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ST JOHN'S WORT (Hypericum perforatum)



St John's wort

St John's wort is a common meadowland plant that has been used as a medicine for centuries. Early European and Slavic herbals mention it. The genus name Hypericum is from the Latin word hyper, meaning "above," and icon, meaning "spirit." The herb was once hung over doorways to ward off evil spirits or burned to protect and sanctify an area.

The plant, especially its tiny yellow flowers, is high in hypericin, hyperforin and other flavonoid compounds. If a flower bud is crushed between the fingers a burgundy red juice will be release which is evidence of the flavonoid hypericin. St. John's wort oils and tinctures should display this red colouring, which indicates the presence of the desired flavonoids.

Preparations of St John's wort may be ingested for gastritis, internal bruising and inflammation or following a traumatic injury to the external muscles and skin. It can also help to fight the resistant Staphylococcus aureus bacteria (MRSA) due to its antibacterial substance hyperforin and has ant-inflammatory and pain- relieving abilities as powerful as the common preparations such as Ibuprofen but without the side effects.

It is especially useful in the treatment of anxiety, depression and insomnia and can be helpful to both men and women who suffer these symptoms and other emotional disturbances especially during the andropause or menopause asnd has been shown to improve the symptoms of seasonal affective disorder (SAD). It has a similar effect to conventional prescribed antidepressants but without the common side effects.

St. John's wort has long been used externally as an anti-inflammatory for cramps, contusions, gastritis, pelvic pain, sprains, strains and tension that results in muscular spasms. The oil is useful when applied to wounds and bruises or rubbed onto strains, sprains or varicose veins. When rubbed onto the belly and breasts during pregnancy, the oil may also help prevent stretch marks and topical application is also useful to treat haemorrhoids and aching, swollen veins that can also occur during pregnancy.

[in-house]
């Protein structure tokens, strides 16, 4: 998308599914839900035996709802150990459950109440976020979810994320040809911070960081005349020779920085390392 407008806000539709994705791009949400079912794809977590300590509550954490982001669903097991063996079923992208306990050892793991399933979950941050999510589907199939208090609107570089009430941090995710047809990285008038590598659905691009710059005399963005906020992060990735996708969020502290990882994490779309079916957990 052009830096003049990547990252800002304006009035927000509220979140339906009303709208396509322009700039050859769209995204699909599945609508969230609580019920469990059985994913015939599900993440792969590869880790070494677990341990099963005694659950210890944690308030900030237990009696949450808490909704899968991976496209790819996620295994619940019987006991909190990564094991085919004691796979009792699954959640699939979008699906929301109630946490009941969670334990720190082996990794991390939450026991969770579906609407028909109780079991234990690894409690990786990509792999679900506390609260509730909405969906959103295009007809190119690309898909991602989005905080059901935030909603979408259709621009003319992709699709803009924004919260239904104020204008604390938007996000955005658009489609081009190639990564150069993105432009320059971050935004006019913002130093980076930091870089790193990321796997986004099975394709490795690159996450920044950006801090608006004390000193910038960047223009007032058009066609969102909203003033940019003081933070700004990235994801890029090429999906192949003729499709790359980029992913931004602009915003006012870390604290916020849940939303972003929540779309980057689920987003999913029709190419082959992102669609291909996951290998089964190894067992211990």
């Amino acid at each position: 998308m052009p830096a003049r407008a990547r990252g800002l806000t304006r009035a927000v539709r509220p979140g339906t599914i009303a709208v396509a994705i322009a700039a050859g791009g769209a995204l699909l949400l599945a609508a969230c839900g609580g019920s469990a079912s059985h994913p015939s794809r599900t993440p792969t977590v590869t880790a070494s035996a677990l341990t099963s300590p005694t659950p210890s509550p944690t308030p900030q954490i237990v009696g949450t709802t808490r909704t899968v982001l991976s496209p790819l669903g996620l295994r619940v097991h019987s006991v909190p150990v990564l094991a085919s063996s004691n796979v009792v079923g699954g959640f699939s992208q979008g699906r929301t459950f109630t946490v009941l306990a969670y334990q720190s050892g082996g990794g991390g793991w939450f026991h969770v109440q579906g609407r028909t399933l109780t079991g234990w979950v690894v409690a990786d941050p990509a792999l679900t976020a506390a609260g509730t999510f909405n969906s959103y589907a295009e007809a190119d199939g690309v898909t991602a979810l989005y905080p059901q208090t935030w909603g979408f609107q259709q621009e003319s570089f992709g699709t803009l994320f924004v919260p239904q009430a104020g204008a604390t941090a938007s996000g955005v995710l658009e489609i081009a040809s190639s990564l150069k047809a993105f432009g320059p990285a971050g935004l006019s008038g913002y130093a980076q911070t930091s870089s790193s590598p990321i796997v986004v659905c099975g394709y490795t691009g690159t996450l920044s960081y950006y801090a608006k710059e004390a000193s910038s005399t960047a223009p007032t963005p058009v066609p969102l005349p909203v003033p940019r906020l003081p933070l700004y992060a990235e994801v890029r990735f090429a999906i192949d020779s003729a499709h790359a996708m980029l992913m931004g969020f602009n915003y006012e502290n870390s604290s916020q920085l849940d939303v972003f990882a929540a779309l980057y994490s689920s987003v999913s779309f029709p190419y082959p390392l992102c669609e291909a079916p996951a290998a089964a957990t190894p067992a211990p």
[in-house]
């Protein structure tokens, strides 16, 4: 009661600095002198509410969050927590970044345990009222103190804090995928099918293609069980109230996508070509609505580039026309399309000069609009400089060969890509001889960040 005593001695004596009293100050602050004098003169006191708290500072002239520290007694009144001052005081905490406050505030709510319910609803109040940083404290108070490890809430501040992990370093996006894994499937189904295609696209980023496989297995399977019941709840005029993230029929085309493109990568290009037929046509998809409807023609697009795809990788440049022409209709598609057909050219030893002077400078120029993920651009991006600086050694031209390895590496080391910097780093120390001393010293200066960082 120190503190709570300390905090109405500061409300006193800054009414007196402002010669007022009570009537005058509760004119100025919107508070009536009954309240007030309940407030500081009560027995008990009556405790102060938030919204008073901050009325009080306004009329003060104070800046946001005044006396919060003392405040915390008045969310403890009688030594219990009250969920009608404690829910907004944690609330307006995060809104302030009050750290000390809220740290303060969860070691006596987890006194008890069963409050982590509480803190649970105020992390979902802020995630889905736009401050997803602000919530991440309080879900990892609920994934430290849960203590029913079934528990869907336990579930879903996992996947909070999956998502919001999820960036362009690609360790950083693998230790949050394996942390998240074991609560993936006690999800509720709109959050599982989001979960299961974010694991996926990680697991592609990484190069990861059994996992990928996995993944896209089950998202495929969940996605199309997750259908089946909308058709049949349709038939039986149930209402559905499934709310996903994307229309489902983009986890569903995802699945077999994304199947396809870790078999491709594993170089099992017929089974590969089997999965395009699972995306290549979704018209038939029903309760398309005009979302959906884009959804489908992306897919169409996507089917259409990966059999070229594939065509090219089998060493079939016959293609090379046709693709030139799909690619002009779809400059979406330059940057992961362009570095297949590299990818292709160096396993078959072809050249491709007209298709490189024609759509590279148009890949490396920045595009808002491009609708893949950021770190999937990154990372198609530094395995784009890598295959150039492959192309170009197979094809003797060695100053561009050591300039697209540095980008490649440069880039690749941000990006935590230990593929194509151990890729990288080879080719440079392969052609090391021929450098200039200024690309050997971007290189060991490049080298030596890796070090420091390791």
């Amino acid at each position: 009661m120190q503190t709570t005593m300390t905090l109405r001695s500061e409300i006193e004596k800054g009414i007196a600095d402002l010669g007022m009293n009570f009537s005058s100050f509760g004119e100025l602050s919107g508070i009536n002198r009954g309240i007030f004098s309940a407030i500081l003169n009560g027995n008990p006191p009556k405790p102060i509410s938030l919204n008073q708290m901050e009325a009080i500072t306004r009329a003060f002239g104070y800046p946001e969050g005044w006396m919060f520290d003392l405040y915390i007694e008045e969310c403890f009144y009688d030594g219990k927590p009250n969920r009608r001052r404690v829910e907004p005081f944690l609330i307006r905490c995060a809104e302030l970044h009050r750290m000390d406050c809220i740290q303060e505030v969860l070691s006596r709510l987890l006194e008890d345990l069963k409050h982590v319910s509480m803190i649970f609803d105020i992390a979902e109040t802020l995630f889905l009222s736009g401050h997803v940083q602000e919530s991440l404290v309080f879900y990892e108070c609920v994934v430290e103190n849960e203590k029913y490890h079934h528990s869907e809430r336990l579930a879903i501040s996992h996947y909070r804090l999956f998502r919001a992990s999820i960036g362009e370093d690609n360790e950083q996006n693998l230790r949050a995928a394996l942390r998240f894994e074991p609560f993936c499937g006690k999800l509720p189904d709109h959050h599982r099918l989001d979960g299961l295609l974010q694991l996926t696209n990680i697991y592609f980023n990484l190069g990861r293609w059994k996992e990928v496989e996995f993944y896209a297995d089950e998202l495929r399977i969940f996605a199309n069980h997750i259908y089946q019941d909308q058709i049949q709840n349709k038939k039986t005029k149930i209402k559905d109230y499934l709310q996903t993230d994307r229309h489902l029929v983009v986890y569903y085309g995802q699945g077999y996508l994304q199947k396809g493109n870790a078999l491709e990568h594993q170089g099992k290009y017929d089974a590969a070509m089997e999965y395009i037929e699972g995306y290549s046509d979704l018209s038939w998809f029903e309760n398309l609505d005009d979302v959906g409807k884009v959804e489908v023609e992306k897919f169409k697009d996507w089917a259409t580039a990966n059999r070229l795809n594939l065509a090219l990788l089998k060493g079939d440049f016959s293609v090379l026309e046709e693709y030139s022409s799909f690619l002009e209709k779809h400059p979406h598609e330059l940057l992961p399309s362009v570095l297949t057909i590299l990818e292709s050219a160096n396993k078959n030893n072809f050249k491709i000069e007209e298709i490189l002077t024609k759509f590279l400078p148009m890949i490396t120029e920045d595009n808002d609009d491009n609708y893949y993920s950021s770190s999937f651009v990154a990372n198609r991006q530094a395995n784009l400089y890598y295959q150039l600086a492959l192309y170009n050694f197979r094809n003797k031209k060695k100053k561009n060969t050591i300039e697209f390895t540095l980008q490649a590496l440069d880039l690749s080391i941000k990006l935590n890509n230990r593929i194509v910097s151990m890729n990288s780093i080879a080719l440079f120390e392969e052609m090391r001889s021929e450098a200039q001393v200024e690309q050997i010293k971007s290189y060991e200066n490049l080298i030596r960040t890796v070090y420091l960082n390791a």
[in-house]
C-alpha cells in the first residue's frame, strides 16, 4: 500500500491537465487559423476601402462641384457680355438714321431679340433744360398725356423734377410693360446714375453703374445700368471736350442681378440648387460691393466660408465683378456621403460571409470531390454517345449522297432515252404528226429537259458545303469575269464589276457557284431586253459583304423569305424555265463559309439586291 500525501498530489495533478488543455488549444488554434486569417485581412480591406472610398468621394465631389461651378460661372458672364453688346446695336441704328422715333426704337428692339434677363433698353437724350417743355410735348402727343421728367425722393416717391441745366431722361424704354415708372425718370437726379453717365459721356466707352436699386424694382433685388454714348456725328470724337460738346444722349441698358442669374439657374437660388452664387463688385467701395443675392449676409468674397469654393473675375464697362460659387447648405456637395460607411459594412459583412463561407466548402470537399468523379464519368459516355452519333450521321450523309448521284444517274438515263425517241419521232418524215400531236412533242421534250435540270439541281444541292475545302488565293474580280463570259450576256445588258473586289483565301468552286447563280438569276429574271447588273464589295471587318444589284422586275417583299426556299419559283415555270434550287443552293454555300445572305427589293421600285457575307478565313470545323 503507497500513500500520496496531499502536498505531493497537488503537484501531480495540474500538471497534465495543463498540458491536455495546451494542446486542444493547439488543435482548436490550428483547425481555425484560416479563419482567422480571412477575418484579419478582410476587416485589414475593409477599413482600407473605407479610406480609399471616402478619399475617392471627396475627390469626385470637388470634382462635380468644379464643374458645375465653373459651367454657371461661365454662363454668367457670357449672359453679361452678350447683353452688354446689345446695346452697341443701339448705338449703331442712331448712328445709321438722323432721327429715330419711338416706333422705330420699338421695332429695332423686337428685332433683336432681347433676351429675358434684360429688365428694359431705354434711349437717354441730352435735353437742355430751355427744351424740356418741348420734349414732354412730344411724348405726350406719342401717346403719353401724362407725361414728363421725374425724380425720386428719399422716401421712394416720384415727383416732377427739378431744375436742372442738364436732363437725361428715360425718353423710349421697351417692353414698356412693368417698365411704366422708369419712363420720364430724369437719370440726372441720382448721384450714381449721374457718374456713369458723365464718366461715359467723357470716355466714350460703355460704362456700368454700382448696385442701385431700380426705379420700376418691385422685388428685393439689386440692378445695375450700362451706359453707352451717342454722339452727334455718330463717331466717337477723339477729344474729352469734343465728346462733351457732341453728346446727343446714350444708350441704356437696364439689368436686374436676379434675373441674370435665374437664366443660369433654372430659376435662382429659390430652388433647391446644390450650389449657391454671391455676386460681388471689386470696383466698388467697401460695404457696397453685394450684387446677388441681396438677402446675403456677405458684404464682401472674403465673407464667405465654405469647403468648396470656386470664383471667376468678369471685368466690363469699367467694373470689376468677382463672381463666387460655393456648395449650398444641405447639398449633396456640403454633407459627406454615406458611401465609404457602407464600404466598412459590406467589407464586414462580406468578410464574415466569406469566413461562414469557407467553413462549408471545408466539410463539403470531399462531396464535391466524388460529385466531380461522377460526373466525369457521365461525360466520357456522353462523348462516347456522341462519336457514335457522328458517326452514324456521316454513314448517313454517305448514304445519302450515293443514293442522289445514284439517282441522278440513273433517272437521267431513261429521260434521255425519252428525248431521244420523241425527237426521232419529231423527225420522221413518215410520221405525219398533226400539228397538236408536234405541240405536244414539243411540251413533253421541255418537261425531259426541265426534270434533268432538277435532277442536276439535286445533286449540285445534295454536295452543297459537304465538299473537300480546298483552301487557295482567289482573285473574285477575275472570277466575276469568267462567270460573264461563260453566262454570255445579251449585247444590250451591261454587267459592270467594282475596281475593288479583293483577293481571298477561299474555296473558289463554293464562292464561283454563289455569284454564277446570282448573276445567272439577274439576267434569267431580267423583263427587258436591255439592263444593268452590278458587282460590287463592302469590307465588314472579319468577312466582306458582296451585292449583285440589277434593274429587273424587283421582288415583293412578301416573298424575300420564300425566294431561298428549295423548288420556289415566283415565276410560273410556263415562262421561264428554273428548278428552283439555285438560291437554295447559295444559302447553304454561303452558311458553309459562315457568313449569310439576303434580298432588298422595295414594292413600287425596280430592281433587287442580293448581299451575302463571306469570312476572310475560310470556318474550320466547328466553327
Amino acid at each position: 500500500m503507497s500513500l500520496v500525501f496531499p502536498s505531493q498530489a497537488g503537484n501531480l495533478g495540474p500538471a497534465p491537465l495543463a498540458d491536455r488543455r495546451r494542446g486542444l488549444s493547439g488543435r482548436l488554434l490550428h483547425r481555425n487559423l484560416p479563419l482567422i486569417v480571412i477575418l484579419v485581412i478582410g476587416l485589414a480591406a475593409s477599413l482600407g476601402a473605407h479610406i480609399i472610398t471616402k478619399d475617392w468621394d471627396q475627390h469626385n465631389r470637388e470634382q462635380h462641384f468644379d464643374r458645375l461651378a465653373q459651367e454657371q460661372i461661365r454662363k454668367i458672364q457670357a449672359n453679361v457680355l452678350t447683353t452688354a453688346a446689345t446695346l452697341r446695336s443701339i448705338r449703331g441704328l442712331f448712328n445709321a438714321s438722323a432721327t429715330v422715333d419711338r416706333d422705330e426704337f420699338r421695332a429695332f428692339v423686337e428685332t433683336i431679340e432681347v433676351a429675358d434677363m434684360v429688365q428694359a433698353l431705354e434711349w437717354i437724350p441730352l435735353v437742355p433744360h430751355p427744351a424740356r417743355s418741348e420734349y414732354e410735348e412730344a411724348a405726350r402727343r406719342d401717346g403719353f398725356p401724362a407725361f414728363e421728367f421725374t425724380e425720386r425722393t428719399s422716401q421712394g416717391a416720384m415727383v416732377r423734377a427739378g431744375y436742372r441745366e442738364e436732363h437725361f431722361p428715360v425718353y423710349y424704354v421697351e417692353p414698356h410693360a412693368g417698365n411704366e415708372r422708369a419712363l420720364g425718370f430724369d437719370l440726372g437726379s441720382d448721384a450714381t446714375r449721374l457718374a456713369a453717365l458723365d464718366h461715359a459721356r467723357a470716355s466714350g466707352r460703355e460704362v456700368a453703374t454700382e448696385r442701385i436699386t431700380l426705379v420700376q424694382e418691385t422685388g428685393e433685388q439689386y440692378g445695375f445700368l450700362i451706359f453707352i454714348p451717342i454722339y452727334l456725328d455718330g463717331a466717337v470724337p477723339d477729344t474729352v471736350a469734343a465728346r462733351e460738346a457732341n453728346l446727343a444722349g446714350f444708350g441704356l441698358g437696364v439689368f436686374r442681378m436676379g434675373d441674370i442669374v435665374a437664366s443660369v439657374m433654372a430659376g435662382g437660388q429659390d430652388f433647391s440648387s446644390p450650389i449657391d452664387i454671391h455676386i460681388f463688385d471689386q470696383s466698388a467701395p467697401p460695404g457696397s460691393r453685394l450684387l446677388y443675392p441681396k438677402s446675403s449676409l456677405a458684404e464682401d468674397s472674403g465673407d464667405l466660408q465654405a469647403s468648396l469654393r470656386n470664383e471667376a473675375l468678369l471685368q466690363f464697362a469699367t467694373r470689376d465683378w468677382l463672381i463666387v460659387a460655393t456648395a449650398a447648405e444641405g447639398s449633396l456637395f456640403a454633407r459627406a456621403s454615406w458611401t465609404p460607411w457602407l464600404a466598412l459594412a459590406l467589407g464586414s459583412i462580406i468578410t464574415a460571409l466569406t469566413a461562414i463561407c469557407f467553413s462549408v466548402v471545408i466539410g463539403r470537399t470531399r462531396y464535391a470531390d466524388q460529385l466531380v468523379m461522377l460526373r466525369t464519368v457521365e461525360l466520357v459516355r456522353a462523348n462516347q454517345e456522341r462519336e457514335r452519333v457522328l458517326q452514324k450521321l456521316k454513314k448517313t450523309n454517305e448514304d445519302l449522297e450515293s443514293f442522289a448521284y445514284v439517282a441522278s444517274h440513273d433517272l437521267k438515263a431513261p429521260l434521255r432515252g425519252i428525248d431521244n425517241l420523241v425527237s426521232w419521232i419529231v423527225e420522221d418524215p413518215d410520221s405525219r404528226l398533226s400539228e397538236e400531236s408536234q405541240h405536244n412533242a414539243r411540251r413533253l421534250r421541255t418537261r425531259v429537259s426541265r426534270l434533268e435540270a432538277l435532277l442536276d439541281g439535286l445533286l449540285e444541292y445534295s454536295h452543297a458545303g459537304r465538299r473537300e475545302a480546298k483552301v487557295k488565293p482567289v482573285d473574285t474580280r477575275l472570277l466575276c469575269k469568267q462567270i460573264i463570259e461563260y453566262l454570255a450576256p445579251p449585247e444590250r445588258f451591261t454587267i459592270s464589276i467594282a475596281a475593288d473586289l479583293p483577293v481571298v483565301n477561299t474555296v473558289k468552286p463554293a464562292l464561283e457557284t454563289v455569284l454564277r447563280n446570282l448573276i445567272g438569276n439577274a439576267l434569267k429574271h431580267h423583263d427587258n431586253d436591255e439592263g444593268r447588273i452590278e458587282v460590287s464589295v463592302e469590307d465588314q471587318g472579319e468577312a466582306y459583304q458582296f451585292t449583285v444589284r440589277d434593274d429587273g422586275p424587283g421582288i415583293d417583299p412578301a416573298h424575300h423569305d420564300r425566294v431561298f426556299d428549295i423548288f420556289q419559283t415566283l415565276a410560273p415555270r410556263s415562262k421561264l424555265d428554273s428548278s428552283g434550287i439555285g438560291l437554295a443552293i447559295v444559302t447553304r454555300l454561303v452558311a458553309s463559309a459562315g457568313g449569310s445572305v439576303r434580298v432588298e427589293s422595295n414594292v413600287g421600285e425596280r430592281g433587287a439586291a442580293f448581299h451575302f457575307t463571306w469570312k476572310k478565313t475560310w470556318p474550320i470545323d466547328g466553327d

St. John’s wort, used as a natural pain killer, is twice as effective as ibuprofen without the side effects. It also has potential as a cancer-fighting drug. One study showed that mice injected with the feline leukaemia virus were able to fight off the infection after just a single dose of St. John's wort.

The fresh buds and leaves can be made into oils for topical use or dried for teas and capsules. Oils are made by soaking pureed leaves and flowers in olive oil for four to six weeks. Unlike most herbal oils, St. John's wort should be processed in direct sunlight.


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The decoction of the stems and roots of this Amazonian plant mixed with wild bee honey is used to treat sterile women. A root decoction is used for post-menstrual haemorrhages, the alcoholic maceration for rheumatism. A root decoction is also used as a cardio tonic, anti-anaemic and anti-malarial medicine. Macerated leaves, bark and root, mixed with rum, are used by the “Creoles” as aphrodisiac. The “Sionas” tribe use a leaf decoction for fever. The “Wayapi” use the decoction of the bark and stem as a dental analgesic. Some Ecuadorian “Ketchwas” use the leaf decoction for conjunctivitis and snakebite. Others use the root tea for difficult delivery and nervous or weak children with colic.

  • Herbal Tea: Infuse two to three teaspoons per cup of hot water. Drink three or four cups of tea a day.

  • Tincture: Take half to three quarters of a teaspoon, every four to eight hours.

The only side effect experienced by users of St John's wort is an increased sensitivity to direct sunlight.

NOTE: St John's wort may stop the contraceptive pill from working.

"Nature cures not the physician..." Hippocrates 460 BC


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